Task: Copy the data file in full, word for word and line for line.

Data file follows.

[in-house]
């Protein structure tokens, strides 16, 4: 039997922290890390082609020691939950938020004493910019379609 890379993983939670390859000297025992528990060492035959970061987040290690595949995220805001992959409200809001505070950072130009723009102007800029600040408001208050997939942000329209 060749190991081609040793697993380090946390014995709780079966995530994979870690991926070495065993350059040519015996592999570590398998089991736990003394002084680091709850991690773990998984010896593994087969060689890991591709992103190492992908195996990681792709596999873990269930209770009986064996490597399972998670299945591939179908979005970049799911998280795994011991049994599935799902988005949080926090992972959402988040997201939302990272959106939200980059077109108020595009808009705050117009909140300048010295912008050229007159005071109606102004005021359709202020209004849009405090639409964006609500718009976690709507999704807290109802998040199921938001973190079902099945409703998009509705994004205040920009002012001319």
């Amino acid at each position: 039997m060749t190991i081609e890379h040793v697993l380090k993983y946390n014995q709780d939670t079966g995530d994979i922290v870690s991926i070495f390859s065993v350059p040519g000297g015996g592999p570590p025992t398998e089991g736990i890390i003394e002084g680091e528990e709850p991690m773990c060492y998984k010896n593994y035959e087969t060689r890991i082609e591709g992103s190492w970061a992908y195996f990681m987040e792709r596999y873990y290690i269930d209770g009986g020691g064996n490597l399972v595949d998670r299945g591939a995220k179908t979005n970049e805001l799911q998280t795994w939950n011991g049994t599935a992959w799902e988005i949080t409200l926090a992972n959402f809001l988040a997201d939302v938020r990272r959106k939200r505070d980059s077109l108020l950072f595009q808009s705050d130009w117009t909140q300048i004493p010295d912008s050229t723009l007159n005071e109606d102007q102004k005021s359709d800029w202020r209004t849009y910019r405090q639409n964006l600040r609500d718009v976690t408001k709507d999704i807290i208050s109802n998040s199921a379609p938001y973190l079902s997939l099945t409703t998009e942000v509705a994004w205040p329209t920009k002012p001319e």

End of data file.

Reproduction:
[in-house]
């Protein structure tokens, strides 16, 4: 039997922290890390082609020691939950938020004493910019379609 890379993983939670390859000297025992528990060492035959970061987040290690595949995220805001992959409200809001505070950072130009723009102007800029600040408001208050997939942000329209 060749190991081609040793697993380090946390014995709780079966995530994979870690991926070495065993350059040519015996592999570590398998089991736990003394002084680091709850991690773990998984010896593994087969060689890991591709992103190492992908195996990681792709596999873990269930209770009986064996490597399972998670299945591939179908979005970049799911998280795994011991049994599935799902988005949080926090992972959402988040997201939302990272959106939200980059077109108020595009808009705050117009909140300048010295912008050229007159005071109606102004005021359709202020209004849009405090639409964006609500718009976690709507999704807290109802998040199921938001973190079902099945409703998009509705994004205040920009002012001319």
């Amino acid at each position: 039997m060749t190991i081609e890379h040793v697993l380090k993983y946390n014995q709780d939670t079966g995530d994979i922290v870690s991926i070495f390859s065993v350059p040519g000297g015996g592999p570590p025992t398998e089991g736990i890390i003394e002084g680091e528990e709850p991690m773990c060492y998984k010896n593994y035959e087969t060689r890991i082609e591709g992103s190492w970061a992908y195996f990681m987040e792709r596999y873990y290690i269930d209770g009986g020691g064996n490597l399972v595949d998670r299945g591939a995220k179908t979005n970049e805001l799911q998280t795994w939950n011991g049994t599935a992959w799902e988005i949080t409200l926090a992972n959402f809001l988040a997201d939302v938020r990272r959106k939200r505070d980059s077109l108020l950072f595009q808009s705050d130009w117009t909140q300048i004493p010295d912008s050229t723009l007159n005071e109606d102007q102004k005021s359709d800029w202020r209004t849009y910019r405090q639409n964006l600040r609500d718009v976690t408001k709507d999704i807290i208050s109802n998040s199921a379609p938001y973190l079902s997939l099945t409703t998009e942000v509705a994004w205040p329209t920009k002012p001319e």